I made some attempts to compare the strong line at C with the corresponding line of hydrogen; but when the large spectroscope was employed, though the lines could be seen with tolerable distinctness, they were not bright enough to admit of a trustworthy determination of their relative position. When one of the compound prisms was removed, the lines were much more easily seen, but under these circumstances the amount of dispersion was insufficient for my present purpose.

The lines of Sirius which, in conjunction with Dr. Miller, I had compared with those of iron, magnesium, and sodium are not sufficiently well seen in our latitude for comparison, when a powerful train of prisms is employed, such as is necessary for this special inquiry.

From these observations it may, I think, be concluded that the substance in Sirius which produces the strong lines is really hydrogen, as was stated by Dr. Miller and myself in our former paper. Further, that the aggregate result of the motions of the star and the earth in space, at the time when the observations were made, was to degrade the refrangibility of the line in Sirius by an amount corresponding to 0-040 of the micro-meter-screw. Now the value of the wave-lengths of 0-01 division of the micrometer at the position of F is 0,02725 millionth of a millimetre*. The total degradation of refrangibility observed amounts to 0409 millionth of a millimetre. If the velocity of light be taken at 185,000f miles per second, and the wave-length of F at 486-50 millionths of a millimetre (Angstroms value is 48652, Ditscheiners 486-49), the observed alteration in period of the line in Sirius will indicate a motion of recession existing between the earth and the star of 41-4 miles per second.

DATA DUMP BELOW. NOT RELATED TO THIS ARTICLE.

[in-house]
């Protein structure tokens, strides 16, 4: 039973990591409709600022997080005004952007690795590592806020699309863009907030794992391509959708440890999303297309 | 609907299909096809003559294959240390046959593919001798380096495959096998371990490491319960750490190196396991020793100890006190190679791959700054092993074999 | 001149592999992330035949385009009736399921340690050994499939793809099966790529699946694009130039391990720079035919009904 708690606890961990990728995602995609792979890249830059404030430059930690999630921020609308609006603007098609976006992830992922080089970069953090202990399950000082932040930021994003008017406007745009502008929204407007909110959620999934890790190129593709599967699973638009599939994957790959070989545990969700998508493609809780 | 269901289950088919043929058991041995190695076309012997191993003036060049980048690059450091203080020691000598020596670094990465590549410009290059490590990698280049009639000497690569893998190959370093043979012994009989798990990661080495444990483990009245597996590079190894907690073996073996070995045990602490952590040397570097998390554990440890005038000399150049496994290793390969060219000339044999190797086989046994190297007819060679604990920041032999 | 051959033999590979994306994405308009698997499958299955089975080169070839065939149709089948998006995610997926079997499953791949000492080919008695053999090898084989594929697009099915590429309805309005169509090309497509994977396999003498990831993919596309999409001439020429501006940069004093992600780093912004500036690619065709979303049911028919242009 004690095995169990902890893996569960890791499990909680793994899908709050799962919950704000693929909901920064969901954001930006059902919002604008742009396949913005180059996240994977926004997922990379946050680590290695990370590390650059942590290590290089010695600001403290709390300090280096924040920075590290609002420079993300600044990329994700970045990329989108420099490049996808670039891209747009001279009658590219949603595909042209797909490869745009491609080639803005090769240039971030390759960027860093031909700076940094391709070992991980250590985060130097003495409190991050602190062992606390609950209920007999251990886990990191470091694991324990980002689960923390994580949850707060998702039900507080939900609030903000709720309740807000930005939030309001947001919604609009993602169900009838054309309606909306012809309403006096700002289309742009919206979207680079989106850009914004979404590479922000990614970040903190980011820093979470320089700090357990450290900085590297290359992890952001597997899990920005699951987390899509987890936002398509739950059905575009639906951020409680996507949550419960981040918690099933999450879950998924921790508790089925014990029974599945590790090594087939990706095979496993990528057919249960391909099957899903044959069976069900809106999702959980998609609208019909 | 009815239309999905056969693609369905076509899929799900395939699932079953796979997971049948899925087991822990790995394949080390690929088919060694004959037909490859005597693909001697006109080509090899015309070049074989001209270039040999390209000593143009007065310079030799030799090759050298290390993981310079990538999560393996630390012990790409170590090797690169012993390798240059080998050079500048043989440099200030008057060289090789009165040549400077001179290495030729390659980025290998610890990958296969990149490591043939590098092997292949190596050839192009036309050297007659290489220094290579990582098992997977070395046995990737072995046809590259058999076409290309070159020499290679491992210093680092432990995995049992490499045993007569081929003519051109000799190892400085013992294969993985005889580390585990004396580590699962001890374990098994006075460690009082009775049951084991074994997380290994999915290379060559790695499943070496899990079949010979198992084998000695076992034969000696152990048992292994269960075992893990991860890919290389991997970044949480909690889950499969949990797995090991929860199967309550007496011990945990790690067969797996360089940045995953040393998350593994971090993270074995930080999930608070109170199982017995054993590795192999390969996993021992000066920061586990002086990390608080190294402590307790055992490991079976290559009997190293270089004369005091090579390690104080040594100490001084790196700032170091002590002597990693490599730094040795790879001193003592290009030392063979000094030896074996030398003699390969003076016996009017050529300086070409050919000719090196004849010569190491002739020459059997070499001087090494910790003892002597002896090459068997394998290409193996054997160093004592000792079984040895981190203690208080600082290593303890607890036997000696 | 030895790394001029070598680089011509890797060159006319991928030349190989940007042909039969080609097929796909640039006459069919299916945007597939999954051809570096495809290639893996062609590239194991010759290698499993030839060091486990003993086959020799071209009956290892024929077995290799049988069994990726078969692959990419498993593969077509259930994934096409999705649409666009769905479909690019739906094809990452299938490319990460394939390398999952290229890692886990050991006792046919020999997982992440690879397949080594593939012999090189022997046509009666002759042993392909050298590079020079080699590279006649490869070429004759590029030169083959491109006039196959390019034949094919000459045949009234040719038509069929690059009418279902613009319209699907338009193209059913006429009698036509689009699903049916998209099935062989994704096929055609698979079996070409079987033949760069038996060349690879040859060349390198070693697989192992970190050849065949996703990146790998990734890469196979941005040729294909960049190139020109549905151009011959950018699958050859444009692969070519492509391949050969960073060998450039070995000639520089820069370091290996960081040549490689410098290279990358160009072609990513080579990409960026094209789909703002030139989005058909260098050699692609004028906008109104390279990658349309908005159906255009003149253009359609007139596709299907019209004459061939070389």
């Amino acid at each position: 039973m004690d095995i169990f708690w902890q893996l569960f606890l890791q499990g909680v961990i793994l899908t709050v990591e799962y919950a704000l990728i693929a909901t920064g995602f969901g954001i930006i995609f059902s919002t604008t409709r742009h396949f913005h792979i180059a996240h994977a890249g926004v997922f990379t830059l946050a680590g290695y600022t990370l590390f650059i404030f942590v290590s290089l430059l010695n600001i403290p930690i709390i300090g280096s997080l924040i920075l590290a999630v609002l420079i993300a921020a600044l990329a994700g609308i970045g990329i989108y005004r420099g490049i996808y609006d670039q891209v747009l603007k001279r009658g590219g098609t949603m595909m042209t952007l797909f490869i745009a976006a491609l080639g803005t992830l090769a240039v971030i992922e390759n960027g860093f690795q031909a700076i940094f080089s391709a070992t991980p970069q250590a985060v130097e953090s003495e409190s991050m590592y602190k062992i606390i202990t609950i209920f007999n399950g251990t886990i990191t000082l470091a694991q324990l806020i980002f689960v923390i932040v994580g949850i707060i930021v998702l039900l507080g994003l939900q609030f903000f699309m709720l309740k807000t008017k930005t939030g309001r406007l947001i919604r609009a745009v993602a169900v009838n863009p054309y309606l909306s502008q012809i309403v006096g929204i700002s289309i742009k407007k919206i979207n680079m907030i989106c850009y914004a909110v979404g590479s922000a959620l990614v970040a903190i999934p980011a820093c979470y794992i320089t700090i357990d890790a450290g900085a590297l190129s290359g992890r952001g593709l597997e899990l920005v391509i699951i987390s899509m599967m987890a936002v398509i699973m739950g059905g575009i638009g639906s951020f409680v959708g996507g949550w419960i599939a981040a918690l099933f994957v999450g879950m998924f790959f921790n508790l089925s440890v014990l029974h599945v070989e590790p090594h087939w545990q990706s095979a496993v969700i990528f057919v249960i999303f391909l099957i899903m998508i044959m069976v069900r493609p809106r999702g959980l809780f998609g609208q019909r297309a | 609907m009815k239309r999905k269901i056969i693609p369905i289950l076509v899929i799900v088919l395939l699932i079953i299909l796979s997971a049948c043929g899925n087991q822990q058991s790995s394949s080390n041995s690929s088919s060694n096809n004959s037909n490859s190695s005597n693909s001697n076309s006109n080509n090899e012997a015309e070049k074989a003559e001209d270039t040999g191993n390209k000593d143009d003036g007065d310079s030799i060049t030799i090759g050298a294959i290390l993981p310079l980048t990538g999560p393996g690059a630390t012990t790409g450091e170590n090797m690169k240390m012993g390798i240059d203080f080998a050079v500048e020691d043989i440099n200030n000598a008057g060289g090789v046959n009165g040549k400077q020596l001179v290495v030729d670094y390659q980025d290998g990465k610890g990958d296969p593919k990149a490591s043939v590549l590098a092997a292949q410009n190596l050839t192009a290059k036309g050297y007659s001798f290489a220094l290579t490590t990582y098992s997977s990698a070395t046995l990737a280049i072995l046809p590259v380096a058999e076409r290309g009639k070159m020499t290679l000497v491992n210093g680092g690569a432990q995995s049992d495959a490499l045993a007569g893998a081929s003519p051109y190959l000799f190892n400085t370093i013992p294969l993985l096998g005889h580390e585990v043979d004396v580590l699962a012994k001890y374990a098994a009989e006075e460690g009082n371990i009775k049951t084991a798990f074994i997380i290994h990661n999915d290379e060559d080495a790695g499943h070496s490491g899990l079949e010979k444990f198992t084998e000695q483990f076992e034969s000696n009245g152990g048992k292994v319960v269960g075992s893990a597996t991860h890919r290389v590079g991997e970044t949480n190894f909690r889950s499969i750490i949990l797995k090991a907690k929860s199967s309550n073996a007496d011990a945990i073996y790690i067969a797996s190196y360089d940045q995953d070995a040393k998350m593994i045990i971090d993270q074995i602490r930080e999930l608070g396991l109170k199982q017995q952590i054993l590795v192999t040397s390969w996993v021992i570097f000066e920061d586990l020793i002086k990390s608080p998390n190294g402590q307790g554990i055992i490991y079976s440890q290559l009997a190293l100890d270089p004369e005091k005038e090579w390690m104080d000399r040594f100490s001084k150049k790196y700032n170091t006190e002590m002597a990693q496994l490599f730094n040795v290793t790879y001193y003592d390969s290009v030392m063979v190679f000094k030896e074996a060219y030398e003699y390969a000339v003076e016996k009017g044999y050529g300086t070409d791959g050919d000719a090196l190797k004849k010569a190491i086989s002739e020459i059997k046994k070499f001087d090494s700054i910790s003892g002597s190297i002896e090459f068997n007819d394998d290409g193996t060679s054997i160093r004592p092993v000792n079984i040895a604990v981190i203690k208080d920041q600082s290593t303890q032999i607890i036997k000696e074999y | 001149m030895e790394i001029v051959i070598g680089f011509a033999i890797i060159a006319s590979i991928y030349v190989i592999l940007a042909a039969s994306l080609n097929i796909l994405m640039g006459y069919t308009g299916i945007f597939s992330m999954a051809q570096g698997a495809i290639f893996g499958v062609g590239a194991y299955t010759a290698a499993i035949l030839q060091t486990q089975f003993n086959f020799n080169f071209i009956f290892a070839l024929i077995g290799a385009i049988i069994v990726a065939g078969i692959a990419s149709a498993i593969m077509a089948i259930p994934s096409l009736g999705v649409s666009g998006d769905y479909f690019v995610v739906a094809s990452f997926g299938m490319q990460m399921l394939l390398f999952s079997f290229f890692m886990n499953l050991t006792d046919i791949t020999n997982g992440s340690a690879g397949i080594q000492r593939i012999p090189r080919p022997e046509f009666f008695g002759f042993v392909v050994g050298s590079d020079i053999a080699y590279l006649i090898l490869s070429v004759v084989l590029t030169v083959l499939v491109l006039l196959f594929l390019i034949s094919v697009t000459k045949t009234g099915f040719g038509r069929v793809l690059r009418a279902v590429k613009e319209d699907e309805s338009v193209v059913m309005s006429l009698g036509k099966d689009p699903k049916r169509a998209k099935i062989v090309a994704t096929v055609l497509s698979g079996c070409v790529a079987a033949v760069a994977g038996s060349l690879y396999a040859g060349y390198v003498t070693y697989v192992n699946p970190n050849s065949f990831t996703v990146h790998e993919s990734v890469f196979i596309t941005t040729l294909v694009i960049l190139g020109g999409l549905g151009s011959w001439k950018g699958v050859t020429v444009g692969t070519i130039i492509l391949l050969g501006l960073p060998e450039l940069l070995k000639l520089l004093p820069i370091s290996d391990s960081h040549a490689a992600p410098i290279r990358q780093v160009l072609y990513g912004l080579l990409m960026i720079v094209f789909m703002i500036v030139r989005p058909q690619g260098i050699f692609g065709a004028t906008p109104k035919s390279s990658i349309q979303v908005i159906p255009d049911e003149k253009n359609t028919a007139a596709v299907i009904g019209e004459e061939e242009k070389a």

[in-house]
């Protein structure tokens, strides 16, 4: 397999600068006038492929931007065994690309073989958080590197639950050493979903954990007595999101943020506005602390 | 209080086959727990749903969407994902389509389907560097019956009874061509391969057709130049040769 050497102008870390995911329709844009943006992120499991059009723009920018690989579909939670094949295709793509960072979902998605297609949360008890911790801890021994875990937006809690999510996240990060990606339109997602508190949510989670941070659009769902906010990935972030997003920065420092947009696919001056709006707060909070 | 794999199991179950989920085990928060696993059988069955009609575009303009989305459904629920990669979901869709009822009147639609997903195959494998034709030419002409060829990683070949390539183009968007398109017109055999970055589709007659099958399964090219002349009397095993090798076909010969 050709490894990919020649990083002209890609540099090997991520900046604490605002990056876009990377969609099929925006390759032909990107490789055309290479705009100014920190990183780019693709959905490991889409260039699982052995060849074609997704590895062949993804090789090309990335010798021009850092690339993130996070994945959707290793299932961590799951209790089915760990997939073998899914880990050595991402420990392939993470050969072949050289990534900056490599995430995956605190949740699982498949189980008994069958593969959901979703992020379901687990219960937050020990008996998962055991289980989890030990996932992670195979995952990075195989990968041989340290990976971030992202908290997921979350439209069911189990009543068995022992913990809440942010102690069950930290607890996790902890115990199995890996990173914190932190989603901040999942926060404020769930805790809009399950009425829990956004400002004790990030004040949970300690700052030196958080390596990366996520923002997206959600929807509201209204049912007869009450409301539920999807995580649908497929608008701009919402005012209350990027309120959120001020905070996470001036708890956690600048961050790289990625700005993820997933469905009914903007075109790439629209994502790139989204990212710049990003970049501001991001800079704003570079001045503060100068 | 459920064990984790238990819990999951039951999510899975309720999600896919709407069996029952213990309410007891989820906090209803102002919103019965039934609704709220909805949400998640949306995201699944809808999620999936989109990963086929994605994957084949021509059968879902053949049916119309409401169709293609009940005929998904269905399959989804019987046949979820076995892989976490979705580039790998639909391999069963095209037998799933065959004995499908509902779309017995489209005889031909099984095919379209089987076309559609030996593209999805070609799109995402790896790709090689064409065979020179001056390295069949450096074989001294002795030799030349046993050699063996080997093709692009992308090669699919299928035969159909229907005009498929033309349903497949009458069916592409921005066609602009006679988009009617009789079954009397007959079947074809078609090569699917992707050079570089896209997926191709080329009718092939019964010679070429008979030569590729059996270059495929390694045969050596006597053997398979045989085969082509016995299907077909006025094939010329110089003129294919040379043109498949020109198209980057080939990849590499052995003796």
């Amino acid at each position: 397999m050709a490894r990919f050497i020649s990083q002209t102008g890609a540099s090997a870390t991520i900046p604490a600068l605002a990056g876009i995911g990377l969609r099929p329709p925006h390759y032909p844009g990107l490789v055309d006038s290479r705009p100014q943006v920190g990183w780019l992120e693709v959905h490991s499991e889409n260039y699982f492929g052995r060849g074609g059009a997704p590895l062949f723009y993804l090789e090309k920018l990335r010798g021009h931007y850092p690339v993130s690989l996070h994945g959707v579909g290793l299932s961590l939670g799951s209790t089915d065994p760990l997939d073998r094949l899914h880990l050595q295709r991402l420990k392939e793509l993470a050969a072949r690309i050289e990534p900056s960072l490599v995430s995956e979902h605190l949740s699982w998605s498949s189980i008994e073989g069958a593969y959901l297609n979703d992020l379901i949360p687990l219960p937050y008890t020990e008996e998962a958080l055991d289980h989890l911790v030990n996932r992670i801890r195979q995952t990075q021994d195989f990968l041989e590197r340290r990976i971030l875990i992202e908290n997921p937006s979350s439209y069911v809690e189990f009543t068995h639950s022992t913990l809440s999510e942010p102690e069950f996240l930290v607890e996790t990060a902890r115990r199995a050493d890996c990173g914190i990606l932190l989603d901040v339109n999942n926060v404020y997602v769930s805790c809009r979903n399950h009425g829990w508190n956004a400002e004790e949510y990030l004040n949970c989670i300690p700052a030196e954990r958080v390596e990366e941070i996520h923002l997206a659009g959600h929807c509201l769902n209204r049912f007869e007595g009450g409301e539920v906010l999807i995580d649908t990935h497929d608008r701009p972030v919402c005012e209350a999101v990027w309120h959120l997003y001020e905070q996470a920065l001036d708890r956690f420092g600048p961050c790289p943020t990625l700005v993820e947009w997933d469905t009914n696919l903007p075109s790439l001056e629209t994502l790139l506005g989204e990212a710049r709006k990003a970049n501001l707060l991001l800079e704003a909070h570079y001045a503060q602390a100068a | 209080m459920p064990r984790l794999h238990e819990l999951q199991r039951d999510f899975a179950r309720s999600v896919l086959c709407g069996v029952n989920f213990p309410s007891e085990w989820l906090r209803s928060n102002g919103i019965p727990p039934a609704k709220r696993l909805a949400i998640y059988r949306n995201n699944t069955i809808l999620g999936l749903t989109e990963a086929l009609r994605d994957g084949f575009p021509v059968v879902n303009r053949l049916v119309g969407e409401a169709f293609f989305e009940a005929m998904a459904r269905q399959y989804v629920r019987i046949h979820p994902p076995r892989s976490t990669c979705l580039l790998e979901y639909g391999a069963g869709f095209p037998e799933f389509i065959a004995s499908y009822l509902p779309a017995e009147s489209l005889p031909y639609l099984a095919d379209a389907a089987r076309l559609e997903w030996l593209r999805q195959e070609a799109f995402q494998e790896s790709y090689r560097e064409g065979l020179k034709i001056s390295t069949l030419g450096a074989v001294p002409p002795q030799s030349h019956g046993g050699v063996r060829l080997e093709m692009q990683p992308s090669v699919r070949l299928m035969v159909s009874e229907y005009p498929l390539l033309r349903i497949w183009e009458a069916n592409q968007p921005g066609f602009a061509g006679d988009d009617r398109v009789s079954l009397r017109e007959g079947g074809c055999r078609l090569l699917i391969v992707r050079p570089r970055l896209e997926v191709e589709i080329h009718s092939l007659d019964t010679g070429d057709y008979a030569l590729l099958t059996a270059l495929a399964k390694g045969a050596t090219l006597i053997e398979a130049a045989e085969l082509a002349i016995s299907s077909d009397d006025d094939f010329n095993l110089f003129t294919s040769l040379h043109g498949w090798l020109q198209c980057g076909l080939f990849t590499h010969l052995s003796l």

Of this motion a part is due to the earths motion in space. As the earth moves round the sun in the plane of the ecliptic, it is changing the direction of its motion at every instant. There are two positions, separated by 180, where the effect of the earths motion is a maximum, namely, when it is moving in the direction of the visual ray, either towards or from the star. At two other positions in its orbit, at 90 from the former positions, the earths motion is at right angles to the direction of the light from the star, and therefore has no influence on its refrangibility.

The effect of the earths motion will be greatest upon the light of a star situated in the plane of the ecliptic, and will decrease as the stars latitude increases, until with

* The value in wave-lengths of the divisions of the micrometer for different parts of the spectrum was determined by the aid of the tables of the wave-lengths corresponding to every tenth line of Kikchhoffs map by Dr. Wolcott Gibbs (Sillimaits Journal, vol. xliii. January 1867). A paper on the same subject by the Astronomer Royal, presented to the Royal Society, is not yet in print. [The Astronomer Eoyals paper is contained in the Philosophical Transactions for 1868, Part I. p. 29. The wave-lengths computed by him differ slightly from those assigned to Kirchhobts numbers by Dr. Gibbs at the part of the spectrum under consideration in the text. The difference is due in part to the employment, by the Astronomer Royal, of Ditscheinebs later measures. These give for F the higher value of 486'87.October 1868.]

t The new determination of the value of the solar parallax by observations of Mars requires that the usually received velocity of light, 192,000 per second, should be reduced by about the one-twenty-seventh part. The velocity, when diminished in this ratio, agrees nearly with the result obtained by I'oucAr lt from direct experiment.

Hosted by uCoz